A recent ruling (no. 1567 of 28 January 2015) of the Italian Supreme Court clarified that in Italy VAT is due also on the sale of second hand containers.

The Court dealt with a case concerning containers originating from non-­‐EU countries and purchased by an Italian company, which used to subsequently sell the containers to another Italian company without applying VAT to the transaction.

The selling company deemed that VAT was not applicable because of the absence of  the territorial  requirement.

Both the Provincial Tax Commission and the Regional Tax Commission upheld this approach.

Indeed the latter emphasized that the “containers, being still “foreign”, could not be subject to the temporary import regime and therefore their purchase   had   to   be   considered   VAT   exempt, because of the absence of the territorial requirement”. The Tax Judge also added that, because of “the circulation as “foreign” also the subsequent sale of the containers to Italian residents was to be considered VAT exempt”. The Italian Revenue Agency, not agreeing with such interpretation, challenged the Regional Tax Commission decision before the Supreme Court.

The Italian Supreme Court  considered the appeal well founded, stating that pursuant to Article 214 of the Unified Customs Code “containers are subject, in principle, to the temporary import regime”. Indeed, customs duties provide for “an automatic temporary admission regime (with no need for a specific authorization when  the conditions required by the  relevant  legislation exist). Such regime allows the use within  the customs area, with relief from import duties, of non-­‐EU goods that will be exported again within a specific time period”. In addition,  pursuant  to Article 7-­‐bis of Presidential Decree n° 633/1972 “transfer of goods is considered as taking place within the territory of the State, and consequently subject to VAT, if the goods are subject to the temporary import regime and exist in said territory, hence including containers subject to temporary import regime pursuant to Article 214 of Customs Laws Consolidation Act”.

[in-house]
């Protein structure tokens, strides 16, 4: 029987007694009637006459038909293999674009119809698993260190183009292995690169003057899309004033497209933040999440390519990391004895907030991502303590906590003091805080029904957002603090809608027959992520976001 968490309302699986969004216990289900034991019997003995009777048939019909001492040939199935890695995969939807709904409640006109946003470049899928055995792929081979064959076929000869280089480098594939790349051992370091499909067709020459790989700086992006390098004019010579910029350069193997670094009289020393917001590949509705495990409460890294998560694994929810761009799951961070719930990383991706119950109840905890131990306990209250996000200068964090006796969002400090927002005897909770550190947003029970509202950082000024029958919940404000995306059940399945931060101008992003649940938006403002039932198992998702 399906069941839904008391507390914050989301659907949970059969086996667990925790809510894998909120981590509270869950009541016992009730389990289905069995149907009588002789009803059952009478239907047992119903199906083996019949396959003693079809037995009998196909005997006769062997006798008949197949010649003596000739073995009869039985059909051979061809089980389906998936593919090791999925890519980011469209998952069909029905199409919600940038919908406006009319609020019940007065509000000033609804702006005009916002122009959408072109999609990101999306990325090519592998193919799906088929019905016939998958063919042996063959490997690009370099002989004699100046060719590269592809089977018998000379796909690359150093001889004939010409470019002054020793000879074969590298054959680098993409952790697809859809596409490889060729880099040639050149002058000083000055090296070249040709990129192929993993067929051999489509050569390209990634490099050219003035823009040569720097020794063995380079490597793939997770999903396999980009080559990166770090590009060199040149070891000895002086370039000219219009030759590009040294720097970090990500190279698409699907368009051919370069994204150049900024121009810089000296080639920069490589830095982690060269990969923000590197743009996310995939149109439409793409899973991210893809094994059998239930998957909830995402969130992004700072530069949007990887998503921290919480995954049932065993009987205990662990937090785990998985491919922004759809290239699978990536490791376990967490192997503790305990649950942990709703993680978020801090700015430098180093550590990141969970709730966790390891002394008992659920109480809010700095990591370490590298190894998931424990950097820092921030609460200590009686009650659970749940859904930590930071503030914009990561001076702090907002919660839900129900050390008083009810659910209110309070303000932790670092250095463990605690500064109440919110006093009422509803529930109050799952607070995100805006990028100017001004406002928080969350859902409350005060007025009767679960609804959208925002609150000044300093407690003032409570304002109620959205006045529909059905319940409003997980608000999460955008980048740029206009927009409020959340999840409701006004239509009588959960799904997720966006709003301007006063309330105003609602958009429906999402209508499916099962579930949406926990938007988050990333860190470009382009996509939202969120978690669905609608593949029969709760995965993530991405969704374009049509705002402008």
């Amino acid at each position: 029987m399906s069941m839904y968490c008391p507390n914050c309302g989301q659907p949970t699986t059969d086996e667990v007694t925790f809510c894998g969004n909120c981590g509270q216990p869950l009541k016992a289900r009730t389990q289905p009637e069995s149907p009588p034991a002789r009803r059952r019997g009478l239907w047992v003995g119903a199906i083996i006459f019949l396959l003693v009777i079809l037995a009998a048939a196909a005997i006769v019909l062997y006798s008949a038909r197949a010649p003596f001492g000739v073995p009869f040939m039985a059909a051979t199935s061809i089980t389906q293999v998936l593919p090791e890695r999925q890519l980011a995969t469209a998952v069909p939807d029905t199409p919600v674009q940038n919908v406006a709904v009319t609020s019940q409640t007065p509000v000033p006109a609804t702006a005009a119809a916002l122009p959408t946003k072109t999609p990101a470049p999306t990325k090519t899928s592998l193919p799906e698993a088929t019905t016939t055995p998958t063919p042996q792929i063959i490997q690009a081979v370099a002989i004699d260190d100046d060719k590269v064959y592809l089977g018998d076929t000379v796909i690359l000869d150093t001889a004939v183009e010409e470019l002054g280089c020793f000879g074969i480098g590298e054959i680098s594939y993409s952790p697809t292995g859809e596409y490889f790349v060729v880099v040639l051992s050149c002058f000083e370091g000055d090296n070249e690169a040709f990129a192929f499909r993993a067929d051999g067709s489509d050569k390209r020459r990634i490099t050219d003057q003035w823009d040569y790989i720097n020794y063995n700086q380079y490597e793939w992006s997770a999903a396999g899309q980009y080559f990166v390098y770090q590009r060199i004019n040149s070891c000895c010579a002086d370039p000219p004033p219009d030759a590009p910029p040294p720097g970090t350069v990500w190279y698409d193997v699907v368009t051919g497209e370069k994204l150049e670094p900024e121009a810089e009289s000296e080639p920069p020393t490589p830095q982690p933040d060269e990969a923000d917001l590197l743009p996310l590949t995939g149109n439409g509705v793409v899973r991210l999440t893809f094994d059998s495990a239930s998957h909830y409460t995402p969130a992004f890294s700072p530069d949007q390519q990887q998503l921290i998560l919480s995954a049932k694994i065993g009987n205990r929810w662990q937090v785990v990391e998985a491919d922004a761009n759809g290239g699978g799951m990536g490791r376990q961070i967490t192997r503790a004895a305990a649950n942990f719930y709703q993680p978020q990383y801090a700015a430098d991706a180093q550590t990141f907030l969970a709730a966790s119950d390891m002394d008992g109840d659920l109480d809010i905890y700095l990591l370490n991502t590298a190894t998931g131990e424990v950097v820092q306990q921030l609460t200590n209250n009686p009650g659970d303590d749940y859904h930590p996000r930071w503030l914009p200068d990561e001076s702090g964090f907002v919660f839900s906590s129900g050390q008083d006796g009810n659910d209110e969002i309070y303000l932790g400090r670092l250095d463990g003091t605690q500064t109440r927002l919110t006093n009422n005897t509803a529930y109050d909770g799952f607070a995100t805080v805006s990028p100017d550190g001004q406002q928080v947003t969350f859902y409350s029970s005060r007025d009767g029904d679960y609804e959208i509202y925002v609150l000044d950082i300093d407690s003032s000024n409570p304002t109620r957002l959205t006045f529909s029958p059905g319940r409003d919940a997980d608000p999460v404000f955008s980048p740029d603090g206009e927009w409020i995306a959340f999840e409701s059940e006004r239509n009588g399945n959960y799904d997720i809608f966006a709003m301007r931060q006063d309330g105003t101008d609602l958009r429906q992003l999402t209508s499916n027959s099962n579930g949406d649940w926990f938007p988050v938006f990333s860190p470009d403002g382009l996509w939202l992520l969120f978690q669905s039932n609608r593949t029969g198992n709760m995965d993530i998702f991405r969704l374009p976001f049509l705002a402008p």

Therefore, it will be necessary to verify if the goods subject to the temporary import regime and existing within the territory of the State, were finally put on the market, thus loosing the requirements provided for by the special regime.

If that is the case, both the purchase and the subsequent re-­‐sale to Italian residents shall have to be subject to VAT.

This court decision has highlighted the different interpretation given to territoriality, for customs purposes as opposed to VAT purposes. Indeed, for customs purposes, the container is considered to have the characteristic of extraterritoriality under the temporary admission regime, thus to be subject to no customs fee. On the other hand, for VAT purposes the container is considered to be within the State territory, hence its transfer is subject to VAT.